Belldegrun launched Kite in 2009, took it public five years later and has recently overseen a rapid expansion. It now employs about 150 people, up from just eight at the beginning of last year.
The company has spent about $100 million on research and development, but still had $403 million in cash and other assets as of June 30, much of it from its $134-million IPO and private equity investors. It has no debt.
Kite has partnership agreements with the National Cancer Institute and Amgen, which were announced this year. The Thousand Oaks biotech giant invested $60 million to partner on the pursuit of treatments for other types of cancer.
Kite recently announced positive results in early testing of a treatment for cancers caused by human papillomavirus, or HPV. The sexually transmitted virus causes cervical, neck and back cancer.
Dr. David Chang, who left Amgen to work as Kite’s chief medical officer, said he sees enormous potential in the company’s pipeline of cancer therapies.
“The best way to describe where we are now is the early days of Amgen,” said Chang, who had served as Amgen’s vice president of global development until last year.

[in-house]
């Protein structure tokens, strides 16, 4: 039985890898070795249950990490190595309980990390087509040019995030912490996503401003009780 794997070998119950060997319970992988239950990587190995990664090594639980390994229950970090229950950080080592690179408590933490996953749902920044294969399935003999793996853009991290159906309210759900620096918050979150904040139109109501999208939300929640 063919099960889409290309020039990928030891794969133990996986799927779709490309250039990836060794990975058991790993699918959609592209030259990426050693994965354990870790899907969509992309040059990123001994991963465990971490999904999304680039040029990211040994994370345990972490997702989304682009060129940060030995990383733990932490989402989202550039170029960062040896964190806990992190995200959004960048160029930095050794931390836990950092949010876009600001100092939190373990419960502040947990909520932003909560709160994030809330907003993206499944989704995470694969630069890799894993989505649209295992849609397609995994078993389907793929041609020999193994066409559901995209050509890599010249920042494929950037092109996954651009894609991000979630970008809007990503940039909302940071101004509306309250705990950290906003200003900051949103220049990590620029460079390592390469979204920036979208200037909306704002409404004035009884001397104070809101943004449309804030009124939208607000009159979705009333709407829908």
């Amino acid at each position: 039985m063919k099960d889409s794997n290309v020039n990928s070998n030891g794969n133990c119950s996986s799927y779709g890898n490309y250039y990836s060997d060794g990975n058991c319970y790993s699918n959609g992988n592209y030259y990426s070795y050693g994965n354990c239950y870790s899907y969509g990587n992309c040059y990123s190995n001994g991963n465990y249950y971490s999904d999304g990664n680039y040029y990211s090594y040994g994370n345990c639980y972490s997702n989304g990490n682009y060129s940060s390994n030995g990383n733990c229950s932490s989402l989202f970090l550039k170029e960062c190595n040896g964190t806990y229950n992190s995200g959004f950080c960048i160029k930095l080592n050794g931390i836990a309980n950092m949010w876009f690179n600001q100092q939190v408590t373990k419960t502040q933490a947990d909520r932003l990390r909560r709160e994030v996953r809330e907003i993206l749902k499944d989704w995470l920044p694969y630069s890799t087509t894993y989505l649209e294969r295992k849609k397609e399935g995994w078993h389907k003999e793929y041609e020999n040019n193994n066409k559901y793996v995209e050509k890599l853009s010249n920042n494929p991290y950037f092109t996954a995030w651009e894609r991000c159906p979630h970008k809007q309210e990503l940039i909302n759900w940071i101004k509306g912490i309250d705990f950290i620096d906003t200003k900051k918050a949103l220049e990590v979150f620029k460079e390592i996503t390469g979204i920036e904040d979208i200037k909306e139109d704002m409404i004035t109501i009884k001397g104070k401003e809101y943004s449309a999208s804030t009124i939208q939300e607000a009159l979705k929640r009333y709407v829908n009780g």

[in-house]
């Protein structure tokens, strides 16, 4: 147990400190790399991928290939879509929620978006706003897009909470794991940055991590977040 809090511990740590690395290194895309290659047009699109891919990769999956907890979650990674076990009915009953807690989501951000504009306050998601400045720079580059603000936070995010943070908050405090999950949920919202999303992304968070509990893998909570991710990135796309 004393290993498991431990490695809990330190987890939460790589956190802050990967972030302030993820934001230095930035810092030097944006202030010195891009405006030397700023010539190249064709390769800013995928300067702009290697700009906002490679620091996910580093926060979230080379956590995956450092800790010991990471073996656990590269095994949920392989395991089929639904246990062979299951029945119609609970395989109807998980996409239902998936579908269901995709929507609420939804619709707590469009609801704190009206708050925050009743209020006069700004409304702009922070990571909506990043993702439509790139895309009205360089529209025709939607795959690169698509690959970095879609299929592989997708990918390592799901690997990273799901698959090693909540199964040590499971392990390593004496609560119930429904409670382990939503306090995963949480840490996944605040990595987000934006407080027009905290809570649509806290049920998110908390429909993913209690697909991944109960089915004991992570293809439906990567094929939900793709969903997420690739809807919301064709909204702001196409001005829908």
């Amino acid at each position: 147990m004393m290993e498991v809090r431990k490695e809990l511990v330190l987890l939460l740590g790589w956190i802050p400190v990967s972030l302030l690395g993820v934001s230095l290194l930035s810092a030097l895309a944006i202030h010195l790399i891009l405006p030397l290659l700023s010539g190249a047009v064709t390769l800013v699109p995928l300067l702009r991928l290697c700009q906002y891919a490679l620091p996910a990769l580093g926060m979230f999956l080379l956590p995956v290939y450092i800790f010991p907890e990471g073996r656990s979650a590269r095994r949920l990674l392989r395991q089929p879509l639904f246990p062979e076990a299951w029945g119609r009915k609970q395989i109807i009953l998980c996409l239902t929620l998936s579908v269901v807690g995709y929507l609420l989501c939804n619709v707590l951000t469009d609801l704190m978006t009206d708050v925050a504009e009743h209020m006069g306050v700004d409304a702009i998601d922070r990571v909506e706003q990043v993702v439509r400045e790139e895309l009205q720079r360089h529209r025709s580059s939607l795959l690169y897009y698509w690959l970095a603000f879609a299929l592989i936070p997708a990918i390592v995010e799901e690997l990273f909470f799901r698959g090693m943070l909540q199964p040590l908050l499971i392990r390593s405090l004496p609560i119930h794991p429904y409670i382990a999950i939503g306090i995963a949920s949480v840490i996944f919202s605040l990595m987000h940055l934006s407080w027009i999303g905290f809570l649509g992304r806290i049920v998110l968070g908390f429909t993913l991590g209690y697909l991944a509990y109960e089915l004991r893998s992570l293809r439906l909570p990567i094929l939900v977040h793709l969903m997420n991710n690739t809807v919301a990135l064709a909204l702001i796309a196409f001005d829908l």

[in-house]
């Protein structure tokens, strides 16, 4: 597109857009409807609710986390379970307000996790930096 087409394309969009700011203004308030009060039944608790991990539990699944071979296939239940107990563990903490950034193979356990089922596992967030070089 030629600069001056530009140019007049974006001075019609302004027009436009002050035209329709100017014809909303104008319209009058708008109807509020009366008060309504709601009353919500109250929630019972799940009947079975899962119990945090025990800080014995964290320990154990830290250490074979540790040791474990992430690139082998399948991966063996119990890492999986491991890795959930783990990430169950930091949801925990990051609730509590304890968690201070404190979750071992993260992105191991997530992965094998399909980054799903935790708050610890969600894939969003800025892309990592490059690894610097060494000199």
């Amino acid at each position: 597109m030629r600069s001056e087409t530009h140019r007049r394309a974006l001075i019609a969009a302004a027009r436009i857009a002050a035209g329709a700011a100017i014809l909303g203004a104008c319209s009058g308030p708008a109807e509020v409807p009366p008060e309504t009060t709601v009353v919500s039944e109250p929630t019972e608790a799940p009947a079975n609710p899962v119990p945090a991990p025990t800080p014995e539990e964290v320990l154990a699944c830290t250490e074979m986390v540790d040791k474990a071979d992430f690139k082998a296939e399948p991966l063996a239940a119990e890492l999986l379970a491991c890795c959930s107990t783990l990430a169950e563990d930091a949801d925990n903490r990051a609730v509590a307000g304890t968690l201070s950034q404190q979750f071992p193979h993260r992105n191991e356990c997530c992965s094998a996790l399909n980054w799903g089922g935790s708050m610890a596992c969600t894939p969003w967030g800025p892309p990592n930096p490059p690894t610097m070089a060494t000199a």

The agreement between Kite and Amgen would allow each company to receive more than $500 million for each approved cancer treatment, if a series of undisclosed milestones are met.
“The intersection of immunology and oncology represents one of the most promising approaches to delivering significant impact for patients with cancer,” said Sean Harper, executive vice president of research and development at Amgen.
Though Belldegrun has been effusive in describing the clinical trial, he has declined to provide specific results until a December meeting of the American Society of Hematology in Florida.
Some patients have had complications. Last year, the company said that several patients experienced side effects that included fever, low blood pressure, neurological deficits and delirium after receiving the infusions.
Belldegrun blames the side effects on the extraordinary effectiveness of the treatment, which leads to an accumulation of dead cancer cells in the bloodstream.
“It takes time — sometimes a week, sometimes two weeks, until the body gets it all out,” Belldegrun said. “Then the patient has no long-term side effects.”